Palestinians harvest olives in Gaza City, October 2008. (Wissam Nassar/MaanImages)
Some would argue that fair trade never really existed in the Gaza Strip — at least not in the “certified” way. Needing to meet certain standards for present-day international export is reasonable enough, but fair trade can also exist domestically or internationally, without all the fuss and formalities. If we understand fair trade to be about dignity, empowerment, sustainability, justice and social responsibility, then any form of exchange that meets those criteria should be recognized as just that.
Before the days of Israel’s crippling siege of the Gaza Strip, six women’s couscous processing cooperatives were in operation in Gaza, built on the foundation of the above criteria. Their products, however, did not bear a fair trade certification mark that made the product instantly and internationally recognized as being fair trade. They were, however, exported by the Palestinian Agricultural Relief Committees (PARC), a member of the International Federation for Alternative Trade (IFAT, recently renamed the World Fair Trade Organization), so there is no question as to whether or not the products were actually fair trade. With the help of the Fair Trade department of PARC, which also provided their founding infrastructure, these co-ops exported more than 100 tons of couscous in 2006 to fair trade organizations all over Europe. That initiative had so much potential and seemed like a viable and promising avenue for economic development — “had” being the pivotal word.
Following Hamas’s victory in the January 2006 Palestinian parliamentary elections, Israel’s immoral and illegal collective punishment of Gaza’s 1.5 million people began. It has been two and a half years now since the siege was imposed, and Gaza has since been described as the world’s largest prison. Its borders are hermetically sealed, the free movement of people and essential goods and services severely restricted, and its economy and society stunted by a prohibition on partaking in any kind of trade, never mind fair trade.
Last year PARC issued a release outlining its concerns regarding the effects of the blockade on the agricultural sector in general, but more specifically on the six women’s couscous processing cooperatives operating in Gaza. It seemed as though the situation could not get any worse; production requirements were not allowed into the Gaza Strip, and all agricultural products were not allowed out. The results were visibly devastating. The ban on exports led the deterioration of the agricultural sector, which led to the closure of many farms and all six couscous co-ops, which had a direct impact on hundreds of people whose lives depended on their continued existence. Additionally, with the incapacity to produce and the inability to purchase or sell came an unprecedented surge of food insecurity in Gaza.
The likelihood of the situation further deteriorating seemed impossible at the time but, obviously, it just got worse — much worse. Gaza’s initial break just became a compound fracture.
Israel’s deadly 22-day assault on Gaza killed more than 1,300 persons, mainly civilians, and left nearly 5,000 injured. The damage caused to public and private infrastructure was massive, and the agricultural sector suffered a nearly insurmountable amount of devastation. The day after Israel unilaterally declared a ceasefire on 18 January, the agriculture minister in Gaza declared that 60 percent of the Strip’s agricultural land was destroyed, along with 80 percent of all agricultural products for this season, with a total economic loss for the sector alone estimated at $170 million. The fair trade sector, which had already been rendered inept by the siege, has endured an even greater setback. According to PARC’s Gaza branch, one of the couscous co-ops in the Sheikh Radwan area was completely destroyed, leaving five co-ops (barely) standing and in a condition so fragile their future has become even more tenuous than it was just one month ago. Clearly, the Israeli war machine has systematically left in its wake a mess so colossal that it has been estimated that the Gaza Strip has just been set back at least 20 years.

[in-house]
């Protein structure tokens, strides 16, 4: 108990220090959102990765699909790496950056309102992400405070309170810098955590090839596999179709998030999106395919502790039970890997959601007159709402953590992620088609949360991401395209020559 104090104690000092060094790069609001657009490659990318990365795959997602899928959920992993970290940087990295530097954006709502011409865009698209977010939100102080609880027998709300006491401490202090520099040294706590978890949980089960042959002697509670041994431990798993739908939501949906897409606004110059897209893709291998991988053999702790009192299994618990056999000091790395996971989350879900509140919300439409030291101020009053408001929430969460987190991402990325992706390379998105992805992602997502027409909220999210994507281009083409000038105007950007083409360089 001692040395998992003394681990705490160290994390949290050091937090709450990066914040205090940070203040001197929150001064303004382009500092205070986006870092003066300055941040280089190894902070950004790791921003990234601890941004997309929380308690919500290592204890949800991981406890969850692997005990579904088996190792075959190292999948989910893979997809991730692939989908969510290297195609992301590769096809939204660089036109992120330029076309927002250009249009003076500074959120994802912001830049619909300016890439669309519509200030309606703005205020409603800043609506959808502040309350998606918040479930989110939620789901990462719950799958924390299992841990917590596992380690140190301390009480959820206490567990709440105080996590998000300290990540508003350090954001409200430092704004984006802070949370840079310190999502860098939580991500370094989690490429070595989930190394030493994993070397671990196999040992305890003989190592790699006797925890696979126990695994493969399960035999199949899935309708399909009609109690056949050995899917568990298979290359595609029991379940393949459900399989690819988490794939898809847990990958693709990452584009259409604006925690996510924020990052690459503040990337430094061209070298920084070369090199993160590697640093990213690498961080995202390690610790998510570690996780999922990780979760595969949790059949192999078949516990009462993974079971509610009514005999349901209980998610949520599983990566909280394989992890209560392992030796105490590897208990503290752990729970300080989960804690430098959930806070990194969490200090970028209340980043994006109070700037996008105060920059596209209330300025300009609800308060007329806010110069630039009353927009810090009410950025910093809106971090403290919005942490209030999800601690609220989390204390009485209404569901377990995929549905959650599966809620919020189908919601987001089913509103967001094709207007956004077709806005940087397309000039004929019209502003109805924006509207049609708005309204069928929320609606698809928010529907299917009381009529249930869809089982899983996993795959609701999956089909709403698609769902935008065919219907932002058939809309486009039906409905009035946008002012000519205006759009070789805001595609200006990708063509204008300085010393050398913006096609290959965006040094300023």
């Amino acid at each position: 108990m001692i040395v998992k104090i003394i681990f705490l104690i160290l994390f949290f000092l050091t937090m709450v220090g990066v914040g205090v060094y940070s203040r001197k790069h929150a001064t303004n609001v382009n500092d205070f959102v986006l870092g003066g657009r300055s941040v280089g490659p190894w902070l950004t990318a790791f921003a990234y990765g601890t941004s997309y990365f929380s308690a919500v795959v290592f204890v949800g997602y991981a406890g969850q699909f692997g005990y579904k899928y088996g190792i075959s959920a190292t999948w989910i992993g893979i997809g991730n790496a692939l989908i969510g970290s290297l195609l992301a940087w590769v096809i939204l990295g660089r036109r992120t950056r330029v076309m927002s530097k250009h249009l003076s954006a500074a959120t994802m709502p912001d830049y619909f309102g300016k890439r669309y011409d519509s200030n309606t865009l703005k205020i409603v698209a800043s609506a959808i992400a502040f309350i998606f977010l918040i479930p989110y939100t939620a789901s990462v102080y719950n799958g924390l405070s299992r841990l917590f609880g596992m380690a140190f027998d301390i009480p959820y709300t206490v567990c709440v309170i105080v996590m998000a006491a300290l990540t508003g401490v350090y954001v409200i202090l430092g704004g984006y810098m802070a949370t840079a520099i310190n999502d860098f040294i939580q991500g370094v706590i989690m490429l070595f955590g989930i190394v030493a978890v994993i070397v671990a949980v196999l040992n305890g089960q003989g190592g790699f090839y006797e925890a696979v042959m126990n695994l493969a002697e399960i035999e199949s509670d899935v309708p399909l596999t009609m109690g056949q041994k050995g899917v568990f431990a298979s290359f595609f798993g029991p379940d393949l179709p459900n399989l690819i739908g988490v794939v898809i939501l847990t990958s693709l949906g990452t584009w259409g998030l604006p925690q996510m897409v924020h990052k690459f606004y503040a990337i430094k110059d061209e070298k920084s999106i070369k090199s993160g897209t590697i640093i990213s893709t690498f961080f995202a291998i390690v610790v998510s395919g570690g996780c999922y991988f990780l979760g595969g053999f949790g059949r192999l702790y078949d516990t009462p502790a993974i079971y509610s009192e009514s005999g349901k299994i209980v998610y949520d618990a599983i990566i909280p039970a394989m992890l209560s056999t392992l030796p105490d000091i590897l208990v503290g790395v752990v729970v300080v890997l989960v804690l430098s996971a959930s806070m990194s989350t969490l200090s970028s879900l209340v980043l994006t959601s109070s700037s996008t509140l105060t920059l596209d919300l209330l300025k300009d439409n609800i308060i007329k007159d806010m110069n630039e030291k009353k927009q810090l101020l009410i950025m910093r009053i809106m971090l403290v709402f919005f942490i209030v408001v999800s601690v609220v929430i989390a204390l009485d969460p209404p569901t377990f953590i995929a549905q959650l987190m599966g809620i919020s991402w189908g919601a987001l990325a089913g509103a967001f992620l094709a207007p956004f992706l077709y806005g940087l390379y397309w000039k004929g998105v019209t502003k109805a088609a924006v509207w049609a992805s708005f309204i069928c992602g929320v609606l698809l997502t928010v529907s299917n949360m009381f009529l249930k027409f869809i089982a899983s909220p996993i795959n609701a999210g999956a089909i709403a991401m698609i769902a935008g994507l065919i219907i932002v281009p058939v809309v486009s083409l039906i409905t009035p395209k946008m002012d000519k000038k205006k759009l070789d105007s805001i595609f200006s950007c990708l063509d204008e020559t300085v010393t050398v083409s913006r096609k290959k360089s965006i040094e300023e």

Whatever hope Gaza was holding onto for the possibility of fair trade ever catching on again has now been ruthlessly thwarted by Israel. Understandably, the focus is no longer on fair trade, or even on trade for that matter, but on survival and other immediate needs that generally need tending to after an atrocity of this sort. For the moment, Gaza desperately requires immediate humanitarian aid for immediate relief to the civilian population. PARC, however, firmly believes that aid is indisputably unsustainable. Instead, PARC urges the international community to foster an environment and humanity of fair trade, rather than one of aid. Israel’s siege of the Gaza Strip needs to be lifted immediately in order to help put an end to the humanitarian catastrophe that is occurring, before it’s too late, and before we regret our inaction once again.
Gen Sander currently lives in Ramallah, West Bank. She works in the Fair Trade Department of PARC and teaches a beginner’s photography class at Aida refugee camp.